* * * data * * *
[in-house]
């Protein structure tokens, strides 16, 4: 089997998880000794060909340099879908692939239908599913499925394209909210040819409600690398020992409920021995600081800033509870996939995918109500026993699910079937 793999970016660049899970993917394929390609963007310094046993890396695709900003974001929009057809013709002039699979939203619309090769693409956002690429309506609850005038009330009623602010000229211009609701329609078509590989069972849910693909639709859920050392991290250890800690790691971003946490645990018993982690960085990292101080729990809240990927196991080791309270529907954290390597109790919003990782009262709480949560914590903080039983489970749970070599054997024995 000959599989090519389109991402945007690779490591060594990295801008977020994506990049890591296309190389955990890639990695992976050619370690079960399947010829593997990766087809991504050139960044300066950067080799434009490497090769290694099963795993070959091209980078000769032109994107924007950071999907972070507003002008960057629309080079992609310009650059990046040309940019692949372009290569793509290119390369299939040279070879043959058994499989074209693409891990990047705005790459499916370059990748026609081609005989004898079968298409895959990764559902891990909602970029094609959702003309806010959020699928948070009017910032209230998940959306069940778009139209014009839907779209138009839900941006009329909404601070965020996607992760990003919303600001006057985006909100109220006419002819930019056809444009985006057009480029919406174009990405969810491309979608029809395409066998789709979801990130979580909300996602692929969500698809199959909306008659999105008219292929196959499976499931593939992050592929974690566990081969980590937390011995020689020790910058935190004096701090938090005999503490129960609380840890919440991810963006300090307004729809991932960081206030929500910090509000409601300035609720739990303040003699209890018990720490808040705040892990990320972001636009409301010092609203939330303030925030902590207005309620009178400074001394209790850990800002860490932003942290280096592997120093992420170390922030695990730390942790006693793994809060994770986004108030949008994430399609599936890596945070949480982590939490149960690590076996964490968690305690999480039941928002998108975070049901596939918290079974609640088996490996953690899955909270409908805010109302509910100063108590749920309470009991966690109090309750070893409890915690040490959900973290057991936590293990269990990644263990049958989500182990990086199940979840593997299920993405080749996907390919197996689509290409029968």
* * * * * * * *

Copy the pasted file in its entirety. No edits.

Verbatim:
[in-house]
């Protein structure tokens, strides 16, 4: 089997998880000794060909340099879908692939239908599913499925394209909210040819409600690398020992409920021995600081800033509870996939995918109500026993699910079937 793999970016660049899970993917394929390609963007310094046993890396695709900003974001929009057809013709002039699979939203619309090769693409956002690429309506609850005038009330009623602010000229211009609701329609078509590989069972849910693909639709859920050392991290250890800690790691971003946490645990018993982690960085990292101080729990809240990927196991080791309270529907954290390597109790919003990782009262709480949560914590903080039983489970749970070599054997024995 000959599989090519389109991402945007690779490591060594990295801008977020994506990049890591296309190389955990890639990695992976050619370690079960399947010829593997990766087809991504050139960044300066950067080799434009490497090769290694099963795993070959091209980078000769032109994107924007950071999907972070507003002008960057629309080079992609310009650059990046040309940019692949372009290569793509290119390369299939040279070879043959058994499989074209693409891990990047705005790459499916370059990748026609081609005989004898079968298409895959990764559902891990909602970029094609959702003309806010959020699928948070009017910032209230998940959306069940778009139209014009839907779209138009839900941006009329909404601070965020996607992760990003919303600001006057985006909100109220006419002819930019056809444009985006057009480029919406174009990405969810491309979608029809395409066998789709979801990130979580909300996602692929969500698809199959909306008659999105008219292929196959499976499931593939992050592929974690566990081969980590937390011995020689020790910058935190004096701090938090005999503490129960609380840890919440991810963006300090307004729809991932960081206030929500910090509000409601300035609720739990303040003699209890018990720490808040705040892990990320972001636009409301010092609203939330303030925030902590207005309620009178400074001394209790850990800002860490932003942290280096592997120093992420170390922030695990730390942790006693793994809060994770986004108030949008994430399609599936890596945070949480982590939490149960690590076996964490968690305690999480039941928002998108975070049901596939918290079974609640088996490996953690899955909270409908805010109302509910100063108590749920309470009991966690109090309750070893409890915690040490959900973290057991936590293990269990990644263990049958989500182990990086199940979840593997299920993405080749996907390919197996689509290409029968």